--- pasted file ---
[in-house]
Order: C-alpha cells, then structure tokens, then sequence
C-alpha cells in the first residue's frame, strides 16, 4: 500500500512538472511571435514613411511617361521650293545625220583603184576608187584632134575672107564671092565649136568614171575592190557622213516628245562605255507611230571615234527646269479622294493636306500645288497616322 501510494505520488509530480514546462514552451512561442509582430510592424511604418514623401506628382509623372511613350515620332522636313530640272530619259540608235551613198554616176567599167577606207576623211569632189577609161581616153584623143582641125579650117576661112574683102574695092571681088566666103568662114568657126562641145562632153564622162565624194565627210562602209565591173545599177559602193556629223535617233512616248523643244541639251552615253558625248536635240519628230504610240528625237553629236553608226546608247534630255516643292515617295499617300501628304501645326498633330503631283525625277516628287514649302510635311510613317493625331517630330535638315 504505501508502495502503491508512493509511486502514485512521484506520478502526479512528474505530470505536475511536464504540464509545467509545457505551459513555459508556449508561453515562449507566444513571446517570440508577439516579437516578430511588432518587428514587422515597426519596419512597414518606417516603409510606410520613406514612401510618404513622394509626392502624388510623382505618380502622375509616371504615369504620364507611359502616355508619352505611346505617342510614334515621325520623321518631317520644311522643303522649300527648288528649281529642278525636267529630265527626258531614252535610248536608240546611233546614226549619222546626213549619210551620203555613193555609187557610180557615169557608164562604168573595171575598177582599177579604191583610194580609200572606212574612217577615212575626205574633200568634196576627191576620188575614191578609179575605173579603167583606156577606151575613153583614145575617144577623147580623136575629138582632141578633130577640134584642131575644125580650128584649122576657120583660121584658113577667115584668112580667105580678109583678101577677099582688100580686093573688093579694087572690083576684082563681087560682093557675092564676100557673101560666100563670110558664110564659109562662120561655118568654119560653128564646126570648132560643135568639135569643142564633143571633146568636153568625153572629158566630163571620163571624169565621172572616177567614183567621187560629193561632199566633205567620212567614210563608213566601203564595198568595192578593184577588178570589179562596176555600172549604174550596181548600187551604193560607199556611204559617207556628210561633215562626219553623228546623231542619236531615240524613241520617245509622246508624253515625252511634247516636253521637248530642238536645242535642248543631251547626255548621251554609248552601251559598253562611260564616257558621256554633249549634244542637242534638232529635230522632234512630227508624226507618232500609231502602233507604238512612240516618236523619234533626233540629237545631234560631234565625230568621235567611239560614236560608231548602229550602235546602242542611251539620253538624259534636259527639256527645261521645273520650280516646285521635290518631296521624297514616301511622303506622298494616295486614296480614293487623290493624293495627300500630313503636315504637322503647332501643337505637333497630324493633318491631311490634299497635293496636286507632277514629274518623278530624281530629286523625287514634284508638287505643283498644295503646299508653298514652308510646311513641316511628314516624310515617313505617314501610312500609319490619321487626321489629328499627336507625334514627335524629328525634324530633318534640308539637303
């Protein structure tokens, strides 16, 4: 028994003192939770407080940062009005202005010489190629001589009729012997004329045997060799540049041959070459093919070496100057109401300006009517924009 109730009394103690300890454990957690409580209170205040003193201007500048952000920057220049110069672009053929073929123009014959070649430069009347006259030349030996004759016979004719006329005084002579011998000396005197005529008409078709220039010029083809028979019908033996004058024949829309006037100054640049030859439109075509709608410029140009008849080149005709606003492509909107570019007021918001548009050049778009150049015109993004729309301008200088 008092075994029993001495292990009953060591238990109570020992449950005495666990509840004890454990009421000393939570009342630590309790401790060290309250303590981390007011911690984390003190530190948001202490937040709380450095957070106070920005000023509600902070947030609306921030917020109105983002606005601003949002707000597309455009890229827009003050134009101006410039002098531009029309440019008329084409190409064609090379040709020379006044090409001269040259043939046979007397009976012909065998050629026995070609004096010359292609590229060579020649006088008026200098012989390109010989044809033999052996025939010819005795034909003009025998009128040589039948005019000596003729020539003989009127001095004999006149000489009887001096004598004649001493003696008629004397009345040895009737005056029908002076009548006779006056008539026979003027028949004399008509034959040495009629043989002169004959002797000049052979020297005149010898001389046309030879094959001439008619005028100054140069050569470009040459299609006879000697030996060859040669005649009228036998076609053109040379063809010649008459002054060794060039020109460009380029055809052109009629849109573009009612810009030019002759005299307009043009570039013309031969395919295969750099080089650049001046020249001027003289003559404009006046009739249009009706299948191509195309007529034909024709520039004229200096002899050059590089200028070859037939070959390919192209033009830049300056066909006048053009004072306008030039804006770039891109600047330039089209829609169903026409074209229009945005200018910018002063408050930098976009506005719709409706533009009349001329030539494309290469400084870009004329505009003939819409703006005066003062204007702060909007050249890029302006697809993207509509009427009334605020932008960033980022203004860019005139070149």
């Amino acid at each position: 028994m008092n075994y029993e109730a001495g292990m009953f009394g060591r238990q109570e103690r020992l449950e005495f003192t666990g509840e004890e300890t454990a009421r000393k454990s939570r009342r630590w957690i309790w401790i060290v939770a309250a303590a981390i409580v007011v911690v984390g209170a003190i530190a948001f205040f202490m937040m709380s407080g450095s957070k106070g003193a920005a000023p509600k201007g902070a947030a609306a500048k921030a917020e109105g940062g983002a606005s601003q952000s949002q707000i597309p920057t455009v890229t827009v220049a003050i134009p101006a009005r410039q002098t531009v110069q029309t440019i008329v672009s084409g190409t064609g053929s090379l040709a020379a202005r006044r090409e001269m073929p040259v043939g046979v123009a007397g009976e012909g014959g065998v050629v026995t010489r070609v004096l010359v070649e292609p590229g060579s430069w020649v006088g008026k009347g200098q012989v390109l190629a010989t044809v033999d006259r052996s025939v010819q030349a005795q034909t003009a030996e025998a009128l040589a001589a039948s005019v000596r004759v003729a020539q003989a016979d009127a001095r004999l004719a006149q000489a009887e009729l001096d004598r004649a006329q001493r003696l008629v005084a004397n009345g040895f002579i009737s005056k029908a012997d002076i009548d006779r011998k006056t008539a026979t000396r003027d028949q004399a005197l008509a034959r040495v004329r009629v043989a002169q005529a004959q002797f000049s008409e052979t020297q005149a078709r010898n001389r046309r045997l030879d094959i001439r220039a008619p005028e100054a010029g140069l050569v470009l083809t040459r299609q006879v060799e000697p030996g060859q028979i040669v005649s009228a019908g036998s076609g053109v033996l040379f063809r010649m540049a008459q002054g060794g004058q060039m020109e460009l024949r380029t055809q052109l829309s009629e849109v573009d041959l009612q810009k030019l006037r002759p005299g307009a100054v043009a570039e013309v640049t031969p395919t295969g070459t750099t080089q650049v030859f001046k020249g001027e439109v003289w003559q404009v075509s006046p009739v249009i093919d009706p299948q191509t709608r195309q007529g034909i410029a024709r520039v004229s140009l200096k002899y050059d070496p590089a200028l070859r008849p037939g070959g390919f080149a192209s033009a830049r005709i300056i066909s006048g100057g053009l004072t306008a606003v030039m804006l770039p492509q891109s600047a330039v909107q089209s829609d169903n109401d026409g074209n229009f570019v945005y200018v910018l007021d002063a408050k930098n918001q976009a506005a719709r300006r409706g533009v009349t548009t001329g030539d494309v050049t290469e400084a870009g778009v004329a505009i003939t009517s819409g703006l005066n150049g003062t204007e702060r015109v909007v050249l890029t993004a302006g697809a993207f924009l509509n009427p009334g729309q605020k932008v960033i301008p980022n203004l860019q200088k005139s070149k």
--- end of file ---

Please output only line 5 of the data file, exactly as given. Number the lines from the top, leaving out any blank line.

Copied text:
């Amino acid at each position: 028994m008092n075994y029993e109730a001495g292990m009953f009394g060591r238990q109570e103690r020992l449950e005495f003192t666990g509840e004890e300890t454990a009421r000393k454990s939570r009342r630590w957690i309790w401790i060290v939770a309250a303590a981390i409580v007011v911690v984390g209170a003190i530190a948001f205040f202490m937040m709380s407080g450095s957070k106070g003193a920005a000023p509600k201007g902070a947030a609306a500048k921030a917020e109105g940062g983002a606005s601003q952000s949002q707000i597309p920057t455009v890229t827009v220049a003050i134009p101006a009005r410039q002098t531009v110069q029309t440019i008329v672009s084409g190409t064609g053929s090379l040709a020379a202005r006044r090409e001269m073929p040259v043939g046979v123009a007397g009976e012909g014959g065998v050629v026995t010489r070609v004096l010359v070649e292609p590229g060579s430069w020649v006088g008026k009347g200098q012989v390109l190629a010989t044809v033999d006259r052996s025939v010819q030349a005795q034909t003009a030996e025998a009128l040589a001589a039948s005019v000596r004759v003729a020539q003989a016979d009127a001095r004999l004719a006149q000489a009887e009729l001096d004598r004649a006329q001493r003696l008629v005084a004397n009345g040895f002579i009737s005056k029908a012997d002076i009548d006779r011998k006056t008539a026979t000396r003027d028949q004399a005197l008509a034959r040495v004329r009629v043989a002169q005529a004959q002797f000049s008409e052979t020297q005149a078709r010898n001389r046309r045997l030879d094959i001439r220039a008619p005028e100054a010029g140069l050569v470009l083809t040459r299609q006879v060799e000697p030996g060859q028979i040669v005649s009228a019908g036998s076609g053109v033996l040379f063809r010649m540049a008459q002054g060794g004058q060039m020109e460009l024949r380029t055809q052109l829309s009629e849109v573009d041959l009612q810009k030019l006037r002759p005299g307009a100054v043009a570039e013309v640049t031969p395919t295969g070459t750099t080089q650049v030859f001046k020249g001027e439109v003289w003559q404009v075509s006046p009739v249009i093919d009706p299948q191509t709608r195309q007529g034909i410029a024709r520039v004229s140009l200096k002899y050059d070496p590089a200028l070859r008849p037939g070959g390919f080149a192209s033009a830049r005709i300056i066909s006048g100057g053009l004072t306008a606003v030039m804006l770039p492509q891109s600047a330039v909107q089209s829609d169903n109401d026409g074209n229009f570019v945005y200018v910018l007021d002063a408050k930098n918001q976009a506005a719709r300006r409706g533009v009349t548009t001329g030539d494309v050049t290469e400084a870009g778009v004329a505009i003939t009517s819409g703006l005066n150049g003062t204007e702060r015109v909007v050249l890029t993004a302006g697809a993207f924009l509509n009427p009334g729309q605020k932008v960033i301008p980022n203004l860019q200088k005139s070149k």